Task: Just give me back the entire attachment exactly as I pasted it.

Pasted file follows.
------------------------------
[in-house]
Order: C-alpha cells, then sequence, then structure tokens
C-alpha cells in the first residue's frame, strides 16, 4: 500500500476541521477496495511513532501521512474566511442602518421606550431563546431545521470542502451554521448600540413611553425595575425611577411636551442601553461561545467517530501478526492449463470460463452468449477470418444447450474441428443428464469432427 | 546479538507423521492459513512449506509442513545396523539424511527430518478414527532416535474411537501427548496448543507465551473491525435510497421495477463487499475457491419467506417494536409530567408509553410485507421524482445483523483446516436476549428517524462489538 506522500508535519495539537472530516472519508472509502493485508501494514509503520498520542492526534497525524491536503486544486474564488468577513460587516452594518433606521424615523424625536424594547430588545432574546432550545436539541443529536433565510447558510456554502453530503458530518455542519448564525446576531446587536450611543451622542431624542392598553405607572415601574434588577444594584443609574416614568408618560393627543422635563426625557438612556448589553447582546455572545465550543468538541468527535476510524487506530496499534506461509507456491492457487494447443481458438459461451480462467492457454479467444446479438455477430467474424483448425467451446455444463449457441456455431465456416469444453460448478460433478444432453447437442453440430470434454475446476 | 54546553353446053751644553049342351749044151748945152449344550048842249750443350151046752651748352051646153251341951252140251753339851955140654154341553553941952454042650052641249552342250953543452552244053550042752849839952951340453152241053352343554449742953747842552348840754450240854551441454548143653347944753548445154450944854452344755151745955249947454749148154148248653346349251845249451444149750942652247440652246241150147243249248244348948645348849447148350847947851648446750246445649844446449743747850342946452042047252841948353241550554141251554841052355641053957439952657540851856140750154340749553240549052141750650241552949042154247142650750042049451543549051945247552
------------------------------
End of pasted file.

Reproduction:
[in-house]
Order: C-alpha cells, then sequence, then structure tokens
C-alpha cells in the first residue's frame, strides 16, 4: 500500500476541521477496495511513532501521512474566511442602518421606550431563546431545521470542502451554521448600540413611553425595575425611577411636551442601553461561545467517530501478526492449463470460463452468449477470418444447450474441428443428464469432427 | 546479538507423521492459513512449506509442513545396523539424511527430518478414527532416535474411537501427548496448543507465551473491525435510497421495477463487499475457491419467506417494536409530567408509553410485507421524482445483523483446516436476549428517524462489538 506522500508535519495539537472530516472519508472509502493485508501494514509503520498520542492526534497525524491536503486544486474564488468577513460587516452594518433606521424615523424625536424594547430588545432574546432550545436539541443529536433565510447558510456554502453530503458530518455542519448564525446576531446587536450611543451622542431624542392598553405607572415601574434588577444594584443609574416614568408618560393627543422635563426625557438612556448589553447582546455572545465550543468538541468527535476510524487506530496499534506461509507456491492457487494447443481458438459461451480462467492457454479467444446479438455477430467474424483448425467451446455444463449457441456455431465456416469444453460448478460433478444432453447437442453440430470434454475446476 | 54546553353446053751644553049342351749044151748945152449344550048842249750443350151046752651748352051646153251341951252140251753339851955140654154341553553941952454042650052641249552342250953543452552244053550042752849839952951340453152241053352343554449742953747842552348840754450240854551441454548143653347944753548445154450944854452344755151745955249947454749148154148248653346349251845249451444149750942652247440652246241150147243249248244348948645348849447148350847947851648446750246445649844446449743747850342946452042047252841948353241550554141251554841052355641053957439952657540851856140750154340749553240549052141750650241552949042154247142650750042049451543549051945247552